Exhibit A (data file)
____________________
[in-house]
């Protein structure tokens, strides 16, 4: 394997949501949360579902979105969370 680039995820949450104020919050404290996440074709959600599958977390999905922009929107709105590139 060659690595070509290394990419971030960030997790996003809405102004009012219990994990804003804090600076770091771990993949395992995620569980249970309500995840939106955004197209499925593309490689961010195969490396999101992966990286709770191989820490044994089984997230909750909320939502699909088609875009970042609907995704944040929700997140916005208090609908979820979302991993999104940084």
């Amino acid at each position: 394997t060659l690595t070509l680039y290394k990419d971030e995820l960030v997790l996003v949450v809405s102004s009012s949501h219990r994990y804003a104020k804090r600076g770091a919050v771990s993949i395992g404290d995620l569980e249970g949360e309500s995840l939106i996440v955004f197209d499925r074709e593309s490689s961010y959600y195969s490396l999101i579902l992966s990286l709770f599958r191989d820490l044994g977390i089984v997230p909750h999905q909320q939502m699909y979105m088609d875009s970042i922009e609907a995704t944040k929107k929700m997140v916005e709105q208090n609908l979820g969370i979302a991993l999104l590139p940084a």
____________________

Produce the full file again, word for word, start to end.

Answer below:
[in-house]
């Protein structure tokens, strides 16, 4: 394997949501949360579902979105969370 680039995820949450104020919050404290996440074709959600599958977390999905922009929107709105590139 060659690595070509290394990419971030960030997790996003809405102004009012219990994990804003804090600076770091771990993949395992995620569980249970309500995840939106955004197209499925593309490689961010195969490396999101992966990286709770191989820490044994089984997230909750909320939502699909088609875009970042609907995704944040929700997140916005208090609908979820979302991993999104940084």
């Amino acid at each position: 394997t060659l690595t070509l680039y290394k990419d971030e995820l960030v997790l996003v949450v809405s102004s009012s949501h219990r994990y804003a104020k804090r600076g770091a919050v771990s993949i395992g404290d995620l569980e249970g949360e309500s995840l939106i996440v955004f197209d499925r074709e593309s490689s961010y959600y195969s490396l999101i579902l992966s990286l709770f599958r191989d820490l044994g977390i089984v997230p909750h999905q909320q939502m699909y979105m088609d875009s970042i922009e609907a995704t944040k929107k929700m997140v916005e709105q208090n609908l979820g969370i979302a991993l999104l590139p940084a």